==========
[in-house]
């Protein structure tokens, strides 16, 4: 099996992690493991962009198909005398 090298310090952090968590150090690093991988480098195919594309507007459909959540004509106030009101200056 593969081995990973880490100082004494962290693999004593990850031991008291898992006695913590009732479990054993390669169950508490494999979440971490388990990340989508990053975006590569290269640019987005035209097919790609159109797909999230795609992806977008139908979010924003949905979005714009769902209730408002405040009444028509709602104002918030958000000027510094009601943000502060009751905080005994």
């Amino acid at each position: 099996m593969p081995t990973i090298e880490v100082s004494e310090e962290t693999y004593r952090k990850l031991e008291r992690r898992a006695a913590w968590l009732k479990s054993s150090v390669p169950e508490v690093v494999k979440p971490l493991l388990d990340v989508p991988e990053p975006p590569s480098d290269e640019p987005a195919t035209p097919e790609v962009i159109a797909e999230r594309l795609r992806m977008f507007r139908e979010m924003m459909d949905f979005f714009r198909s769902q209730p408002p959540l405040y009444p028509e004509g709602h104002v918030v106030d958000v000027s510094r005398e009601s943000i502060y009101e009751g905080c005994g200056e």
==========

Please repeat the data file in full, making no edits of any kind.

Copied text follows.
[in-house]
């Protein structure tokens, strides 16, 4: 099996992690493991962009198909005398 090298310090952090968590150090690093991988480098195919594309507007459909959540004509106030009101200056 593969081995990973880490100082004494962290693999004593990850031991008291898992006695913590009732479990054993390669169950508490494999979440971490388990990340989508990053975006590569290269640019987005035209097919790609159109797909999230795609992806977008139908979010924003949905979005714009769902209730408002405040009444028509709602104002918030958000000027510094009601943000502060009751905080005994």
């Amino acid at each position: 099996m593969p081995t990973i090298e880490v100082s004494e310090e962290t693999y004593r952090k990850l031991e008291r992690r898992a006695a913590w968590l009732k479990s054993s150090v390669p169950e508490v690093v494999k979440p971490l493991l388990d990340v989508p991988e990053p975006p590569s480098d290269e640019p987005a195919t035209p097919e790609v962009i159109a797909e999230r594309l795609r992806m977008f507007r139908e979010m924003m459909d949905f979005f714009r198909s769902q209730p408002p959540l405040y009444p028509e004509g709602h104002v918030v106030d958000v000027s510094r005398e009601s943000i502060y009101e009751g905080c005994g200056e």